Nothing is more annoying than buying something online and then seeing ads for it everywhere you go. Not only is it a waste of advertising dollars, but it makes users feel uncomfortable – like you're spying on them.

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In order to prevent this from happening, you need another degree of segmentation in the buyer's journey. The post-conversion category. This is where you'll put people who have already made a purchase on your website. All it takes is the addition of a pixel code on your Thank You page that identifies each individual user as someone who has completed a sale.

You can use this new category for cross-selling and up-selling. Since these people already trust your brand enough to buy one product from you, there is no reason why they won't trust you again – so long as you have more to offer. Consider higher-market options, business-class versions of your existing products and other upsells that may offer long-term value to your customers and retarget them with success.

5. Invest in business development – find affiliates and trade pixels

Starting your own content marketing machine and getting new customers to visit your website can be difficult when you're starting out. According to Neil Patel, content marketing really only starts producing results after at least 6 months – and sometimes as many as 15-17 months.

But there is a way to jumpstart your retargeting campaign while you develop your Web presence sufficiently to start drawing traffic to your site consistently. This is the power of affiliation. A retargeting pixel is just a snippet of code. You can place it on your website or on any website on the Internet. The key is finding the right partner and convincing them to trade pixels with you.

This is where business development comes into play. Think creatively about your customers' lifestyles and purchase histories to identify possible affiliates in non-competitive industries.

Think of Harley Davidson riders' love for black leather and aftermarket motorcycle parts – if you can develop brand synergy like that, you'll be riding high for years to come.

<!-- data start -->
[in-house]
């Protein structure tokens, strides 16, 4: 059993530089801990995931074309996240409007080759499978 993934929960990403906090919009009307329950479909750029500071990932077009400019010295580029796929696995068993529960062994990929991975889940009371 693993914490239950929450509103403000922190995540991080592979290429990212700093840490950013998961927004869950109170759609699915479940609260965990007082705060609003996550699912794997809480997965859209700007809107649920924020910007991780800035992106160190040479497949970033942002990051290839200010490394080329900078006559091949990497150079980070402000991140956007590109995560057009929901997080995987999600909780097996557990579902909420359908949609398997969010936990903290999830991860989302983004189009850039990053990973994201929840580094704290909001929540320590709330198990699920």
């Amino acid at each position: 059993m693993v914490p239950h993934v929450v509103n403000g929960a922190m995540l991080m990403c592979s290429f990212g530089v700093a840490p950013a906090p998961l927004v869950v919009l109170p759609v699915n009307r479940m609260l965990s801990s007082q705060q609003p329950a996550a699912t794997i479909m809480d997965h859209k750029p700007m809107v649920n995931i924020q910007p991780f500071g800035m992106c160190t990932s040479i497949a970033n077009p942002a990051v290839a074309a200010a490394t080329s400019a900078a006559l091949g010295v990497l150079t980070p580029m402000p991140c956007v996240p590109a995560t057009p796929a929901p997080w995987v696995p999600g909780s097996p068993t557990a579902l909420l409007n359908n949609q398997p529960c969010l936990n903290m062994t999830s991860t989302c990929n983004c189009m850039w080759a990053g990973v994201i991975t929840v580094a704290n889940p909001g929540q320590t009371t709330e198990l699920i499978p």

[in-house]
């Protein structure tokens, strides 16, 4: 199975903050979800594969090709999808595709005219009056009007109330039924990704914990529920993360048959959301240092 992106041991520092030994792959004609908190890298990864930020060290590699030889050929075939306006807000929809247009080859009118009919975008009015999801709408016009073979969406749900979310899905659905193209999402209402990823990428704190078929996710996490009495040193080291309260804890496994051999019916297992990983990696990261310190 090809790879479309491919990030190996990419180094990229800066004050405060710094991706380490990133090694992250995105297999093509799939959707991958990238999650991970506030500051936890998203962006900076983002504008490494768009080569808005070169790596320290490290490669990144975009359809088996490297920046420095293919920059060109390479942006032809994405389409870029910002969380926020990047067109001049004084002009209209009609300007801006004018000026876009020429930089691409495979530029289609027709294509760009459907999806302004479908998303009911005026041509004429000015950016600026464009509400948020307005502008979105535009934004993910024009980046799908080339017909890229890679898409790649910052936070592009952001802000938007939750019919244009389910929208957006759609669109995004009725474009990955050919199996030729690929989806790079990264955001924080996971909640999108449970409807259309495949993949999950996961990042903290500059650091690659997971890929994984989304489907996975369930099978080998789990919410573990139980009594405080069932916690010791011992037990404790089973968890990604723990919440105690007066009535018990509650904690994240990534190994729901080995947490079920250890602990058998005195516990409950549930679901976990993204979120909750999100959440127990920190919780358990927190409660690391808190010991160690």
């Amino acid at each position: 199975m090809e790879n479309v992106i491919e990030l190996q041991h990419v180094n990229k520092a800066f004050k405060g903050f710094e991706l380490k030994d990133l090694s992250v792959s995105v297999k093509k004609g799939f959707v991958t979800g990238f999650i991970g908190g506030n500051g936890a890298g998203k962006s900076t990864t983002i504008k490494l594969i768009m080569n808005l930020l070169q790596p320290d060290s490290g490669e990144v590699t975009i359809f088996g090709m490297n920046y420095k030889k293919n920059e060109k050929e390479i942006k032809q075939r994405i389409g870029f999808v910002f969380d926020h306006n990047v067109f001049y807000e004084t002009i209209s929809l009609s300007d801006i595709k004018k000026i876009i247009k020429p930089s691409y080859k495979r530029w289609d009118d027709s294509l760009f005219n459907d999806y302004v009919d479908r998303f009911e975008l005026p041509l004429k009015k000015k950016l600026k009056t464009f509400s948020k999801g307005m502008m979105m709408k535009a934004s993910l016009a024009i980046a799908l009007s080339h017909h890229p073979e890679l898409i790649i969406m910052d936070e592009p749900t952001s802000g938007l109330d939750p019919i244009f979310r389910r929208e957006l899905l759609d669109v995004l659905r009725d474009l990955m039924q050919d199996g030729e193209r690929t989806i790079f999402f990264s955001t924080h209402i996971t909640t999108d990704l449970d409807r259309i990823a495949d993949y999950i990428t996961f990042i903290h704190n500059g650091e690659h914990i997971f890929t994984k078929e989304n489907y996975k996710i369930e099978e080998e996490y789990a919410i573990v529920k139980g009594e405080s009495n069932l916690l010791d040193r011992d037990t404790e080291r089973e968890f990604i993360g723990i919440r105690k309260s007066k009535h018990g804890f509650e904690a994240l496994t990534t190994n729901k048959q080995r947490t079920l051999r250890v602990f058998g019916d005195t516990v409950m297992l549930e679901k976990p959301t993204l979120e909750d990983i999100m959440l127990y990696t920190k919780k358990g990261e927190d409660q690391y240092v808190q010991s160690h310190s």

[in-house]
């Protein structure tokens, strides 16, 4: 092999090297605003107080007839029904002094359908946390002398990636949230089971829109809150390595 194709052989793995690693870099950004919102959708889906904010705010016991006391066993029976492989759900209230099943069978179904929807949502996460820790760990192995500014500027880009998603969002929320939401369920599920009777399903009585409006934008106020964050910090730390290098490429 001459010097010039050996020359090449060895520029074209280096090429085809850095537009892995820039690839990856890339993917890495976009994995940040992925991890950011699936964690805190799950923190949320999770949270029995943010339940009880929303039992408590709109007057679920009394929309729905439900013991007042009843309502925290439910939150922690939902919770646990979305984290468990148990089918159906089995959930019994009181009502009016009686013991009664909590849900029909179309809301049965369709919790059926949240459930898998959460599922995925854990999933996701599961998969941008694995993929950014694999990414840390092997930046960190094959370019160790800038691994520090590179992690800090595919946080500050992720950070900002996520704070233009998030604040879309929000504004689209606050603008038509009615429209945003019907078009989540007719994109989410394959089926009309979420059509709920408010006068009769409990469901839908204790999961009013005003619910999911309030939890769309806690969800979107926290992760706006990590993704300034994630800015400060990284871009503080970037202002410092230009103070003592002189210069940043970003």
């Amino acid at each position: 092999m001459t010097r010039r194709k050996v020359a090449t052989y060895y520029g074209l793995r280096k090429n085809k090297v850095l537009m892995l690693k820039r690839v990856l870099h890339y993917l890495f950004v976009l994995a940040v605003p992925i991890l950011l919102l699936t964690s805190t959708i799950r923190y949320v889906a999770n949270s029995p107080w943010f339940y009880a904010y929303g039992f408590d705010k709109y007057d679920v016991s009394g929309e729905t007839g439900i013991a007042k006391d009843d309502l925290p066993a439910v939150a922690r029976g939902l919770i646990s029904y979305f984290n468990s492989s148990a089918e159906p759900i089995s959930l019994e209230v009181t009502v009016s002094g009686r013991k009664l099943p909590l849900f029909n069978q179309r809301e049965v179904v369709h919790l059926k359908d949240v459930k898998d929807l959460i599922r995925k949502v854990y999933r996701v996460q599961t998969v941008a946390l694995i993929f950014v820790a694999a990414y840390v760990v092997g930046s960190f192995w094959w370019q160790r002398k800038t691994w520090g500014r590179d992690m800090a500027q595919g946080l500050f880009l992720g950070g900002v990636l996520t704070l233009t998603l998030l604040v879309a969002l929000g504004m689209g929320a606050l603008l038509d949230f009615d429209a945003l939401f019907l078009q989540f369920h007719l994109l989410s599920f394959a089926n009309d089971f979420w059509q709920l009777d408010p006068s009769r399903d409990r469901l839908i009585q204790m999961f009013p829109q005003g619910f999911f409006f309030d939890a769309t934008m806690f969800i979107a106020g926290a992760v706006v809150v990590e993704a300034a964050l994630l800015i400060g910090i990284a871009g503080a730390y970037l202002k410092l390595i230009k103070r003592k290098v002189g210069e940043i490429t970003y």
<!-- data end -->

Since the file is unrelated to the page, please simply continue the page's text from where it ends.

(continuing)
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GDPR 7 Points Survival Guide for Marketers

GDPR 7 Points Survival Guide for Marketers

If you look around your fellow business owners or digital marketers, you’ll probably see a lot of them making a big fuss about GDPR.

So what’s the big deal, and why should you care?

We know you work hard to grow your company, build a customer base, and convert leads.

However, some growth-focused strategies and technologies that are popular nowadays may be violating the General Data Protection Regulation (GDPR), which is going into effect on 25 May 2018.

This law will have an impact on many marketing activities, from lead generation to Facebook advertising, which are considered essential by many marketers.

Even though the GDPR is designed to protect the personal information of EU citizens, the line can become blurry if you sell to customers or service clients from all over the world – a common scenario in today’s digital economy.

Given the hefty penalty for violating this new regulation, which can cost a company up to 4% of annual global turnover or €20 Million (whichever is greater), it pays to make sure you whip your online marketing tactics into shape to be compliant with GDPR.

Reading through legalese probably isn’t your thing, so we have done some legwork for you. Here’s what you and your digital agency need to know about this new regulation:


Two Main Concepts You Need to Know About GDPR

For marketers who collect, process, store, and utilize the personally identifiable information (PII) of prospects and customers who are EU citizens, there are two main concepts to keep in mind:


A. Consent

In order to use PII for marketing purposes, you need to obtain explicit consent by asking users to opt in or opt out with a clear affirmative action.

That means you can no longer use pre-checked boxes or inactivity as implicit consent to track activities and send marketing communications.

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Image source

In addition, you need to clearly communicate how you plan to use the personal data while keeping in mind the updated data subject rights in GDPR, which include breach notifications, right to access, right to be forgotten, data portability, privacy by design, and the appointment of a data protection officer.

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Image source


B. Legitimate Interest

“Legitimate interest” can be used as grounds for collecting and utilizing users’ personal data without explicit consent, but not when the rights of the users override the company’s legitimate interest.